This article discusses preparedness for a conference or trade show from a company and individual perspective. This information is applicable across markets and industries and is not specific to coatings. A company can invest a very large portion of their annual budget to attend and/or exhibit at a trade show or conference, so it is very important to maximize the return on the investment. It is much more than people getting away from the office, or what some may consider as a “reward” for their efforts.
Company Perspective – Trade Show: Sales and Marketing
First and foremost, the company has to honestly reflect on what they want to accomplish at a trade show or conference and the market position of products they may wish to represent if the conference affords the opportunity to have a tabletop or booth or some other display of goods and services. Are they Informing potential customers of new products, attributes or other applications? Have the products or services been available for some time and is their goal to persuade customers to receive them from their company as opposed to a competitor? Or are the products well-established in the industry, and the goal is to therefore to remind the market of their value as well as who the company is and at what they excel.
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Marketing is defined as "the total of activities involved in the transfer of goods from the producer or seller to the consumer or buyer, including advertising, shipping, storing, and selling." In short, marketing is all activities conducted to prepare for sales.
And sales are all activities required to close the deal. Therefore, at a trade show or conference, therefore, from a commercial standpoint, the objective is to market the company’s products, which include goods and services, to eventually lead to present and/or future sales. But a company is remiss if they only use the opportunity to present strictly sales . These industry gatherings serve many purposes besides marketing. They provide an excellent chance to assess your competitors and the strategies they employ to market and position their products.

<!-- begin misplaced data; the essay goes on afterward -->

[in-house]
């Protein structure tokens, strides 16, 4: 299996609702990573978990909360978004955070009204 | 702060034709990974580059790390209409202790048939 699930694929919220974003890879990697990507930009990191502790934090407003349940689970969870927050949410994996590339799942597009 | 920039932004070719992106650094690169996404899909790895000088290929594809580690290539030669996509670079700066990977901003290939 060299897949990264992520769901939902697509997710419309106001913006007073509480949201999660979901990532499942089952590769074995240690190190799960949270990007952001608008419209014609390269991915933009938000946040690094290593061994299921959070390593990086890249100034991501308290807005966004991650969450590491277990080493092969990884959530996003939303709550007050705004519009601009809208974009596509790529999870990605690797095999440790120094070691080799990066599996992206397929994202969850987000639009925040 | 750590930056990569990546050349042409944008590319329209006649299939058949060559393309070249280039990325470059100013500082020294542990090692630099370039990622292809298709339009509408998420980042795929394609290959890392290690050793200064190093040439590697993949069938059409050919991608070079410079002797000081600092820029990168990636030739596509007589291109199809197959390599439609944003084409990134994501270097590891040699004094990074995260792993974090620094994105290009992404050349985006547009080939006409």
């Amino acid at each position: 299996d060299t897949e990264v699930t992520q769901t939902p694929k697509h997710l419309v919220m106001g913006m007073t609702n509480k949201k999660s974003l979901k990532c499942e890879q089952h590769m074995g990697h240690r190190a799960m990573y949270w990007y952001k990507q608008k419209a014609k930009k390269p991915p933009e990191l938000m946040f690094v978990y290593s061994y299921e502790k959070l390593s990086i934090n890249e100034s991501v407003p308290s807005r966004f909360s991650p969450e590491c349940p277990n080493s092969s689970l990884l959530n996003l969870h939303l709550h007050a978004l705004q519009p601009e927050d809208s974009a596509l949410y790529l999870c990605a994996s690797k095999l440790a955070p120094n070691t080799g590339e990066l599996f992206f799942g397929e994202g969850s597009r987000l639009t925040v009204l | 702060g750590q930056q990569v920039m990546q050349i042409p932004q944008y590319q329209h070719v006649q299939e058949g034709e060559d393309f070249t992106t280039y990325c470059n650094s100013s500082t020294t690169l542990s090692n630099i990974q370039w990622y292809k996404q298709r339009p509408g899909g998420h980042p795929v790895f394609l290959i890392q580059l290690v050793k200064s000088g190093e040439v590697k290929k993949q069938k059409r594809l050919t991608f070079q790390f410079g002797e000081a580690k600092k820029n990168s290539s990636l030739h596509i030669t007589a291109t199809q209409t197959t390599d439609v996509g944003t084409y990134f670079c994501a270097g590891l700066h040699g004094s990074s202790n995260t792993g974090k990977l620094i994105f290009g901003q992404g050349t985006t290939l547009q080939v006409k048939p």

Competitive intelligence should also be a major reason for all members attending an industry gathering. Are any of their products positioned ancillary to other offerings? Are they allied with another key supplier? What tools do they use to display their products’ utilization? If a paper or poster is presented, what is the message? Is the information new, or re-packaged from previous material? Years ago, trade shows and conferences were used as the launch point for new products. Companies can’t afford to wait a year to introduce a new good or service, and social media has become a huge factor in influencing introduction and positioning.
Company Perspective – Trade Show: Technical
Similar to the commercial approach, a company’s technical personnel need to think more commercially and focus on competitive intelligence as well. This accomplishes two things – first, many technical people are not used to thinking in commercial terms. It is a way for them to better understand the market and have an “outside-in” perspective. It is not as frequent as 25 years ago, but there are still